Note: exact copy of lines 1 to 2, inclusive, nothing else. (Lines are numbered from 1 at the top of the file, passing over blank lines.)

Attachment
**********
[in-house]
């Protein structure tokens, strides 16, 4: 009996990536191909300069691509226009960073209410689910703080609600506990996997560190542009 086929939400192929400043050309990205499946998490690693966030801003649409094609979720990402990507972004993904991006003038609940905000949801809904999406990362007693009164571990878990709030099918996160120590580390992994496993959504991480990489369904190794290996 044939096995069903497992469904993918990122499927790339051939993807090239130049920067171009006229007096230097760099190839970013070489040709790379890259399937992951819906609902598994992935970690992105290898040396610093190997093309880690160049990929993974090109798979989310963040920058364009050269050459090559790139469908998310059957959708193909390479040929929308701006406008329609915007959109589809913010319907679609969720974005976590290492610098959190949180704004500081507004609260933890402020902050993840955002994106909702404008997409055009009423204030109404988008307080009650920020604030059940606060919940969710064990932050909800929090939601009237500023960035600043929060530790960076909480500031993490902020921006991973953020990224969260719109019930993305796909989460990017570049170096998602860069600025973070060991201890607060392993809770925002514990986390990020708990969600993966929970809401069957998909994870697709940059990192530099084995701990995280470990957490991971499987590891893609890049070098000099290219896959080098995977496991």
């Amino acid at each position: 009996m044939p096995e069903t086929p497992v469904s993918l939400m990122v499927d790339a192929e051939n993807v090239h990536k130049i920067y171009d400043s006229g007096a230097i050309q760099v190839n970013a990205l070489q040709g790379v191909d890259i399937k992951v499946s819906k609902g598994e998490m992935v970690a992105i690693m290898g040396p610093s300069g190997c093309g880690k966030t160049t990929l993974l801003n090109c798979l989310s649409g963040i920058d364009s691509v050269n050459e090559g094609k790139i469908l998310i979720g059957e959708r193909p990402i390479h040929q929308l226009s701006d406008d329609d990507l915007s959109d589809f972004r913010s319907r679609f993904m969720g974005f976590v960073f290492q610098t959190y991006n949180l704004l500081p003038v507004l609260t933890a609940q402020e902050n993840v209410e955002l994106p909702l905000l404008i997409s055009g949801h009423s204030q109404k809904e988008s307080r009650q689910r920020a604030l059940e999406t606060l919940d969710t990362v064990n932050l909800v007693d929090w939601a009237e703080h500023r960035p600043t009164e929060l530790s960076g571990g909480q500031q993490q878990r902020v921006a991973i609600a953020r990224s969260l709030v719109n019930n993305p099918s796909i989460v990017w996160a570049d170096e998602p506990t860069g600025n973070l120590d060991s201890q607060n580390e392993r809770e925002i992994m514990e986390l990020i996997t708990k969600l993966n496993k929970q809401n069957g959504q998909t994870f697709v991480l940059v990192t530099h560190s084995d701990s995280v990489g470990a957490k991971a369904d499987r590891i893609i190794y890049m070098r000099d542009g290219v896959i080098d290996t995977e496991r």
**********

[in-house]
């Protein structure tokens, strides 16, 4: 009996990536191909300069691509226009960073209410689910703080609600506990996997560190542009 086929939400192929400043050309990205499946998490690693966030801003649409094609979720990402990507972004993904991006003038609940905000949801809904999406990362007693009164571990878990709030099918996160120590580390992994496993959504991480990489369904190794290996 044939096995069903497992469904993918990122499927790339051939993807090239130049920067171009006229007096230097760099190839970013070489040709790379890259399937992951819906609902598994992935970690992105290898040396610093190997093309880690160049990929993974090109798979989310963040920058364009050269050459090559790139469908998310059957959708193909390479040929929308701006406008329609915007959109589809913010319907679609969720974005976590290492610098959190949180704004500081507004609260933890402020902050993840955002994106909702404008997409055009009423204030109404988008307080009650920020604030059940606060919940969710064990932050909800929090939601009237500023960035600043929060530790960076909480500031993490902020921006991973953020990224969260719109019930993305796909989460990017570049170096998602860069600025973070060991201890607060392993809770925002514990986390990020708990969600993966929970809401069957998909994870697709940059990192530099084995701990995280470990957490991971499987590891893609890049070098000099290219896959080098995977496991």